August 17, 2020
It’s less than a year ago, but this picture seems to come from another lifetime. I could travel freely, hop on a plane for a short hiking trip. I still had my cameras, the one I took this picture with and the one he’s holding in his hands. We could sit side by side, unknowingly of any social distancing concept. We were still connected. A sort of togetherness that in time vaporized with the rest of it.

“Have you tried dwelling on it forever?”

(Picture a woman in tears, on the phone with her bored friend, from a cartoon series mocking our modern times, shallow and self-absorbed, using the visual language of graphic novels from the fifties or sixties.)

I think of this line every now and then. It makes me smile. Not that I haven’t. Tried.

Bergen, Norway, 2019. Picture taken with the Nikon D750


July 09, 2020

I like the word voorzieningen, which means something like ‘facilities’. It’s a generic word, meaningless almost. It could be anything. But it’s also very specific, in a given context. In this particular one, it’s about entertainment. A well defined, pre-established concept that leaves little room for surprises. I’m always drawn to these areas, knowing exactly what to expect, and yet curious about details, execution and interpretation.

Vacation park in Exloo, Drenthe, The Netherlands. Pictures taken with the Nikon Z6

Of paths and greens

June 14, 2020

Going into the woods, in the middle of summer, with a digital camera, is a recipe for disappointment. Photographing woods is always so much more difficult than I think it is (especially Dutch woods I’m sorry to say), the middle of summer is problematic pretty much wherever one goes, and a digital camera is just not a good match with either of the two. That being said, I’m not unhappy with these. Thanks, obviously, to the even light and calm skies. And I know I’ve been belittleling the Dutch landscape on more than one occassion, but I really enjoyed the scenery in this area, and how blissfully quiet it was. The recurrent, classic/cliché perspective of a road disappearing into the distance is a bit lame perhaps, but I like paths, and I allowed myself to use them as a compositional crutch. I even appreciate it as a repetitive element throughout this little series.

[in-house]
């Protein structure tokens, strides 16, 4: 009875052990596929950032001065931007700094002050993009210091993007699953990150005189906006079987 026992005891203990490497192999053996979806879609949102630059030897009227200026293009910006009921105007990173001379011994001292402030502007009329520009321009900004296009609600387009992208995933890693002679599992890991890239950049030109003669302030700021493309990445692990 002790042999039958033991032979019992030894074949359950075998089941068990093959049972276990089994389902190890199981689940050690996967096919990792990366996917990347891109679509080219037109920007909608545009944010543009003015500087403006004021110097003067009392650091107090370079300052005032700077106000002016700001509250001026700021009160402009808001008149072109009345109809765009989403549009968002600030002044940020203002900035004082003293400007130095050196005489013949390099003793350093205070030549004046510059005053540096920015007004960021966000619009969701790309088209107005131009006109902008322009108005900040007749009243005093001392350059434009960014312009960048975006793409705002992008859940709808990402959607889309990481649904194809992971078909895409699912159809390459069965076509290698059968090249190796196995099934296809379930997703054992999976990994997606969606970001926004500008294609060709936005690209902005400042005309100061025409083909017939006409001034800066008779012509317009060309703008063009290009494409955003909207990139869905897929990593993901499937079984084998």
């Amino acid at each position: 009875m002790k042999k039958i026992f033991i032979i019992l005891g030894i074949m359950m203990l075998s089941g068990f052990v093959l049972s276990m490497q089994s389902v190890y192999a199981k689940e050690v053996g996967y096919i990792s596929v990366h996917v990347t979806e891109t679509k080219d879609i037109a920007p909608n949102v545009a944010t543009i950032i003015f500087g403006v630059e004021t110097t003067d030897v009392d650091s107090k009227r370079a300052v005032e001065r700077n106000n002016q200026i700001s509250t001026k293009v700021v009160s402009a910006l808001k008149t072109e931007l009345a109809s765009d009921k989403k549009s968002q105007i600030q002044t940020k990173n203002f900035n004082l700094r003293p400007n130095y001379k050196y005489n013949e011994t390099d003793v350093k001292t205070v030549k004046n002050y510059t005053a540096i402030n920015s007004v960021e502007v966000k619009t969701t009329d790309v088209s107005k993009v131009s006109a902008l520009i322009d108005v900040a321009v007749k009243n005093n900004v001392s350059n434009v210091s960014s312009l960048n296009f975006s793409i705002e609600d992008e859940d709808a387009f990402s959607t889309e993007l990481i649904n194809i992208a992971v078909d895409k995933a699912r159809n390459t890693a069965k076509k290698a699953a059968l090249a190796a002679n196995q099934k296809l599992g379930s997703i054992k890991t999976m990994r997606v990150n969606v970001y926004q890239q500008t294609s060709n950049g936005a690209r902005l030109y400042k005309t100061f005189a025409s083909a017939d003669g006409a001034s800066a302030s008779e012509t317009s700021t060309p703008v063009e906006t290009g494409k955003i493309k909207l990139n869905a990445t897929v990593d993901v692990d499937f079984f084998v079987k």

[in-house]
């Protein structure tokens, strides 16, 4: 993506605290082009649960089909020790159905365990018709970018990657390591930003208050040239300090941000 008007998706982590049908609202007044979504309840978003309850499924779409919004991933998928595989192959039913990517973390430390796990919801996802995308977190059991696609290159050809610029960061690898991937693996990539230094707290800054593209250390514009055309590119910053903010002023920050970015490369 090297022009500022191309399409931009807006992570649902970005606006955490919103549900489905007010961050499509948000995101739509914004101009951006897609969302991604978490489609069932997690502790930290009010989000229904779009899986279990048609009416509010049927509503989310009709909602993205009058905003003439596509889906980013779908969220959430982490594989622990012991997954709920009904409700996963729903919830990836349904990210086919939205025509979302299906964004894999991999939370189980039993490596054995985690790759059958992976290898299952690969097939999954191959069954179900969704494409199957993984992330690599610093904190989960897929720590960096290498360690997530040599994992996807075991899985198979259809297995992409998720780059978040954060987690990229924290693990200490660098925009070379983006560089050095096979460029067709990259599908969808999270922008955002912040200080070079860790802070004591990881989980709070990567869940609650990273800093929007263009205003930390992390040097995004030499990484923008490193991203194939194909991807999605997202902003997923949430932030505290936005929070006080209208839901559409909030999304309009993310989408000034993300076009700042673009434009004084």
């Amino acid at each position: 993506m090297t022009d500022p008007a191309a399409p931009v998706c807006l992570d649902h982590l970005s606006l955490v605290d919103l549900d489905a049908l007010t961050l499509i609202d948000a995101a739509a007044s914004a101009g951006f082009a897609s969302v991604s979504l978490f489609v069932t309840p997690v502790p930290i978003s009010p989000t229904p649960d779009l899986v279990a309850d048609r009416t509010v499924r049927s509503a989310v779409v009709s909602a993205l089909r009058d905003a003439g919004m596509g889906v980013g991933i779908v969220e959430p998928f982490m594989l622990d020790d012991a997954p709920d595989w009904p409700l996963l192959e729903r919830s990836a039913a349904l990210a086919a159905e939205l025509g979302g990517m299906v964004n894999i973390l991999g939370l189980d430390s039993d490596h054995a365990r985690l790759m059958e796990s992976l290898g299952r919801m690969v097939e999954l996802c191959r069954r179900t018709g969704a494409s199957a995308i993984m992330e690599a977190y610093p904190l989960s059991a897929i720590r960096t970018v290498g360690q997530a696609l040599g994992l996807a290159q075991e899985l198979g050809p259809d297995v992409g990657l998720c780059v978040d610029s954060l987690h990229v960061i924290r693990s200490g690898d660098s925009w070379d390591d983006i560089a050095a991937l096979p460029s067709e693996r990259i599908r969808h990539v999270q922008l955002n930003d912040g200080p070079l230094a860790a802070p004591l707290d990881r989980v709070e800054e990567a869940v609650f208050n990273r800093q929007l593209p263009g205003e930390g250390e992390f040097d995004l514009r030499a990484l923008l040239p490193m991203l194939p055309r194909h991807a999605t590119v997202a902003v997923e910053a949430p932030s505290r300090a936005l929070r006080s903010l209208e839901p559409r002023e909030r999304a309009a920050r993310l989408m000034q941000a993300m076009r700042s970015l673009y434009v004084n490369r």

Veluwe, The Netherlands. A forest-rich area of appr. 1000 km2 in the province of Gelderland, the Veluwe features many different landscapes, including woodland, heath, some small lakes and Europe's largest sand drifts.

Garden village

May 12, 2020

I might want to follow up on this. This, being a small garden village, a neighborhood really, in the South of Rotterdam. Built in 1949 to address the most immediate post war need for homes. The small, one storey houses were designed for a lifespan of some 25 years, but they are still standing today, be it worn out and facing demolition. Part of it is gone already, leaving a gap in the middle of the neighborhood, a wasteland with only a few lampposts left. Part is still inhabited, part is deserted, sealed off, their small gardens overgrown. Painted curtains in the windows to make it look less grim. On the internet, I read that there has been a dispute going on for years now on how to rebuild the neighborhood. How to preserve the original lay out, or not. How to ensure that the current population will be able to return if the housing prices go up. Who has a say in what. Not much seems to be happening now. I’d like to return in a few months time, to see what hasn’t happend and what has. And again in another few months. If only to see the seasons change.

Garden village Wielewaal, Charlois, Rotterdam.

Making a photograph

May 03, 2020

Do photographers look or see? Do we take a picture, or make a picture? I find these (recurring) debates on the internet rather self-indulgent to be honest. And yet, yesterday’s editing session felt exactly like that: making photographs. The raw material being badly taken, uninteresting pictures of a gym. I can hardly blame myself for their less than acceptable quality (but I do anyway): I took them during one of those annual social events from work, two years ago in Amsterdam, which included a visit to two former school buildings by architect Ingwersen, both transformed into a sort of creative hubs. There were several workshops, and I was supposed to spend some time in the gym. And I considered myself lucky, not because I fancied a work out with collegues, but I like gyms, as interiors, and based on the design of the bulding, I had expectations. So I rushed into this space before anyone else did, to take some pictures. If I look at them now, I can see how there wasn’t much time to absorb the place and really ‘see’ it. Not enough to decide what I wanted from it. I liked the windows, but the light situation was difficult, I liked the objects, but their arrangement was awkward, I liked the colours, the structure of the partly painted brick walls and the lines on the floor. Too much to like, too little time. (Which pretty much sums up what photography is for me, mostly, but then, the opposite is also true). It’s enormously satisfying, magical even, seeing a failed picture transform into something that I like, into a completely different image, not by endlessly tweaking and fine-tuning, but by a few simple, well chosen editing operations.

J.B. Ingwersen. Former LTS, Jan van Breemenstraat, Amsterdam, built in 1967. Now: De School: club, bar, restaurant, gym, workshops. The colour picture has some 60% of an M2 colour profile, and the black and white is based on a BW 8 profile. Both cropped to squares (obviously).